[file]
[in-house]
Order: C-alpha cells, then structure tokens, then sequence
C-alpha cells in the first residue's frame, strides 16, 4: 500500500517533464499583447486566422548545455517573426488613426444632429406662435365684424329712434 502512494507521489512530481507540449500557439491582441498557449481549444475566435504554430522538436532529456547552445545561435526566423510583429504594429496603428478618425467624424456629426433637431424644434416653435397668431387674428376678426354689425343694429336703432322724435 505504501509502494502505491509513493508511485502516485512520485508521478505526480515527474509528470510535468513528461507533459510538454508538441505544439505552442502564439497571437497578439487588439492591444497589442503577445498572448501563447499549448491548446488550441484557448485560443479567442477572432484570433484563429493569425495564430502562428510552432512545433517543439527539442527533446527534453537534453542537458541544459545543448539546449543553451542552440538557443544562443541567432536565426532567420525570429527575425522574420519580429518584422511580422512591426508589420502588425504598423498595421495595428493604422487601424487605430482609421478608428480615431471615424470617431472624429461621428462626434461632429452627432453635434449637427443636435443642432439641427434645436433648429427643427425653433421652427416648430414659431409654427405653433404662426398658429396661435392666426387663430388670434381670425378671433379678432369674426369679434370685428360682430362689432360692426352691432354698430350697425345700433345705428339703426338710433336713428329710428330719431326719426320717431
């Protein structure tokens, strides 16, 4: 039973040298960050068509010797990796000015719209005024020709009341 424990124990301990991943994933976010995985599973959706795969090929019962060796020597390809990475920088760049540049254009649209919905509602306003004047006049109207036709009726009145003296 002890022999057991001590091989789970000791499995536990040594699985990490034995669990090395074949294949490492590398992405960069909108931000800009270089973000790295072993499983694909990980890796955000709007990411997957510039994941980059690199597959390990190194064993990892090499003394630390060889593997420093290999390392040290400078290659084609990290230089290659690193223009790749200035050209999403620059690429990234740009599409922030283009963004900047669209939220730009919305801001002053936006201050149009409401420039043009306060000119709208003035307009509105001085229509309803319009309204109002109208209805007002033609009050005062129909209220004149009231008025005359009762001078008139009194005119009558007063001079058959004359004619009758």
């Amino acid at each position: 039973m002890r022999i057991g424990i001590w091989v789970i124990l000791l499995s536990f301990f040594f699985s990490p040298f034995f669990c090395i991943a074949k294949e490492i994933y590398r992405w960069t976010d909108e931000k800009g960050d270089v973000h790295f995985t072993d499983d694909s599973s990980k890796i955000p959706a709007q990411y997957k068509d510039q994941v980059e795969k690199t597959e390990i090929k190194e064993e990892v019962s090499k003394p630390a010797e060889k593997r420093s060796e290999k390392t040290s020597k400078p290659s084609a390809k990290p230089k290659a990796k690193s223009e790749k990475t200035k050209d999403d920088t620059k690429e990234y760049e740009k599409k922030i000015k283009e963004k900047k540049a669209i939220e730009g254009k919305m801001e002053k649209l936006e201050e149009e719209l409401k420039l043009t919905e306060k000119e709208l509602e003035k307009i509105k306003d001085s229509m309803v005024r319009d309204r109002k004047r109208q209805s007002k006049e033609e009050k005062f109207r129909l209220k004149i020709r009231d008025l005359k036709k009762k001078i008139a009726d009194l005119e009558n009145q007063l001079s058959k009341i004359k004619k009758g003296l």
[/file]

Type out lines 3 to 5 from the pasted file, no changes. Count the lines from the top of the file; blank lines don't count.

C-alpha cells in the first residue's frame, strides 16, 4: 500500500517533464499583447486566422548545455517573426488613426444632429406662435365684424329712434 502512494507521489512530481507540449500557439491582441498557449481549444475566435504554430522538436532529456547552445545561435526566423510583429504594429496603428478618425467624424456629426433637431424644434416653435397668431387674428376678426354689425343694429336703432322724435 505504501509502494502505491509513493508511485502516485512520485508521478505526480515527474509528470510535468513528461507533459510538454508538441505544439505552442502564439497571437497578439487588439492591444497589442503577445498572448501563447499549448491548446488550441484557448485560443479567442477572432484570433484563429493569425495564430502562428510552432512545433517543439527539442527533446527534453537534453542537458541544459545543448539546449543553451542552440538557443544562443541567432536565426532567420525570429527575425522574420519580429518584422511580422512591426508589420502588425504598423498595421495595428493604422487601424487605430482609421478608428480615431471615424470617431472624429461621428462626434461632429452627432453635434449637427443636435443642432439641427434645436433648429427643427425653433421652427416648430414659431409654427405653433404662426398658429396661435392666426387663430388670434381670425378671433379678432369674426369679434370685428360682430362689432360692426352691432354698430350697425345700433345705428339703426338710433336713428329710428330719431326719426320717431
């Protein structure tokens, strides 16, 4: 039973040298960050068509010797990796000015719209005024020709009341 424990124990301990991943994933976010995985599973959706795969090929019962060796020597390809990475920088760049540049254009649209919905509602306003004047006049109207036709009726009145003296 002890022999057991001590091989789970000791499995536990040594699985990490034995669990090395074949294949490492590398992405960069909108931000800009270089973000790295072993499983694909990980890796955000709007990411997957510039994941980059690199597959390990190194064993990892090499003394630390060889593997420093290999390392040290400078290659084609990290230089290659690193223009790749200035050209999403620059690429990234740009599409922030283009963004900047669209939220730009919305801001002053936006201050149009409401420039043009306060000119709208003035307009509105001085229509309803319009309204109002109208209805007002033609009050005062129909209220004149009231008025005359009762001078008139009194005119009558007063001079058959004359004619009758």
């Amino acid at each position: 039973m002890r022999i057991g424990i001590w091989v789970i124990l000791l499995s536990f301990f040594f699985s990490p040298f034995f669990c090395i991943a074949k294949e490492i994933y590398r992405w960069t976010d909108e931000k800009g960050d270089v973000h790295f995985t072993d499983d694909s599973s990980k890796i955000p959706a709007q990411y997957k068509d510039q994941v980059e795969k690199t597959e390990i090929k190194e064993e990892v019962s090499k003394p630390a010797e060889k593997r420093s060796e290999k390392t040290s020597k400078p290659s084609a390809k990290p230089k290659a990796k690193s223009e790749k990475t200035k050209d999403d920088t620059k690429e990234y760049e740009k599409k922030i000015k283009e963004k900047k540049a669209i939220e730009g254009k919305m801001e002053k649209l936006e201050e149009e719209l409401k420039l043009t919905e306060k000119e709208l509602e003035k307009i509105k306003d001085s229509m309803v005024r319009d309204r109002k004047r109208q209805s007002k006049e033609e009050k005062f109207r129909l209220k004149i020709r009231d008025l005359k036709k009762k001078i008139a009726d009194l005119e009558n009145q007063l001079s058959k009341i004359k004619k009758g003296l």